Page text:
It could have made the prospect feel good about the purchase.
It could have made this company matter.
And it was hidden down in the depths of banal words and lazy phrasing.
BUT STILL: AM I BEING TOO HARD ON THE CATEGORY?
So I continued searching the category.
National Loans (not their real name), meet State Loans (also not their real name).
But the names might as well be real. They're both close enough.
"Begin Your Dream of Home Ownership."
"Trust. Experience. Knowledge. Commitment."
"All loan programs available."
My favorite: "Do you qualify? Find out now in 60 seconds."
Is that now?
Or in a minute from now?
"Buying a home?"
"WE DO EVERYTHING AND WE STAND FOR NOTHING! WELCOME!"
I kept digging.
There is a bevy of brand names so generic, they could be interchangeable and they make the prospect feel nothing useful.
There's endless banal phrasing.
"Setting a higher standard."
"Putting customers first."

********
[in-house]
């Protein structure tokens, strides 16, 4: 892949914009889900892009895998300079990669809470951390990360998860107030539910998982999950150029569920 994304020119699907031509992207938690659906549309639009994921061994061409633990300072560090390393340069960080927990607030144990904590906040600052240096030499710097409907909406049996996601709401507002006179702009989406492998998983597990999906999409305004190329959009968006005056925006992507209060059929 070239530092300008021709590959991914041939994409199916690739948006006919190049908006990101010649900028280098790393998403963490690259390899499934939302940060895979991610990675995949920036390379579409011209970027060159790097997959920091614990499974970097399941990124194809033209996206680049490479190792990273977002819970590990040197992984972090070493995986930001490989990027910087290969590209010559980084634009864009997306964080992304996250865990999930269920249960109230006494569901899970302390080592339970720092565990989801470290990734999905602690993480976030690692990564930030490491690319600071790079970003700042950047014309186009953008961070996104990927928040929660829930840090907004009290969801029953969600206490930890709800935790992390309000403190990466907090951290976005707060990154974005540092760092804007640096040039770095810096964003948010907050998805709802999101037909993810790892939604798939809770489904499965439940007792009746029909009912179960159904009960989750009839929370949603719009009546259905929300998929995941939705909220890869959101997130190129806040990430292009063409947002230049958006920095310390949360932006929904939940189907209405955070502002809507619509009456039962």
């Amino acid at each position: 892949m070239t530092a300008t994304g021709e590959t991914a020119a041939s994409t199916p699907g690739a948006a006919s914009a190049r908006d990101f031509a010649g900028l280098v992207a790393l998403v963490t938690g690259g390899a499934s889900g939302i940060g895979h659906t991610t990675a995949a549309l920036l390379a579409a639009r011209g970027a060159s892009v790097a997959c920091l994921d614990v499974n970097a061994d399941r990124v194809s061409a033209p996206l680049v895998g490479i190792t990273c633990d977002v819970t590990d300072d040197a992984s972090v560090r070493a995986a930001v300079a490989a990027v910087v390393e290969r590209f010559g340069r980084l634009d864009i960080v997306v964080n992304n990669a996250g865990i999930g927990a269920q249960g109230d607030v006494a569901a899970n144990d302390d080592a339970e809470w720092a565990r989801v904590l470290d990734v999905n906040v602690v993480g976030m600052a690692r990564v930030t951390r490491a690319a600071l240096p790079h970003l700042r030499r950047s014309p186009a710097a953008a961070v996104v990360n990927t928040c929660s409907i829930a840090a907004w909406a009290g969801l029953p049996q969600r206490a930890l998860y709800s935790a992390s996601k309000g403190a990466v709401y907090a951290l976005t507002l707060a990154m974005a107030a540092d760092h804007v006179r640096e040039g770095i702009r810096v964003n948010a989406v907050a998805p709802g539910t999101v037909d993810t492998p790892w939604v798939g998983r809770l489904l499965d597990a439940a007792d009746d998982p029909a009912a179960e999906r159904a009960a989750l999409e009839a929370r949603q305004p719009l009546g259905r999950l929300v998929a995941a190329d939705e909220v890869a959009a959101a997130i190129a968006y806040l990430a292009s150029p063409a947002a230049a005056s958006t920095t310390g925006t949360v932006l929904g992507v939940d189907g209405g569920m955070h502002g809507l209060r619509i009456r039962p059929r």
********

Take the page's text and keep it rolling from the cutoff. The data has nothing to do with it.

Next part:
"Get started on your journey to home ownership."
"Becoming a Homeowner In This State Has Never Been Easier."
"One of the state's premier mortgage lenders." With the name of the state spelled wrong. Nice.
Here's my favorite, which does actually take a stab at differentiation and giving the prospect a reason to care--but in doing so, shoots itself in the foot: "We are a 100% referral-based business. 100% of our business comes from folks like you."
THEN WHY ARE YOU ADVERTISING?
The copy goes on to proclaim they don't need any of the elements of good branding. They actually profess to be immune to things that help the prospect recall them and feel good about the business.
I dug through pages of Google search results and plowed through paragraphs of trite and trivial copywriting hoping to find something that matters.
And I did.
It wasn't brilliant.
BUT IT WAS AN HONEST AND THOUGHTFUL EFFORT TO MATTER
Many of these websites have generic videos offering words, and the company names are tacked on.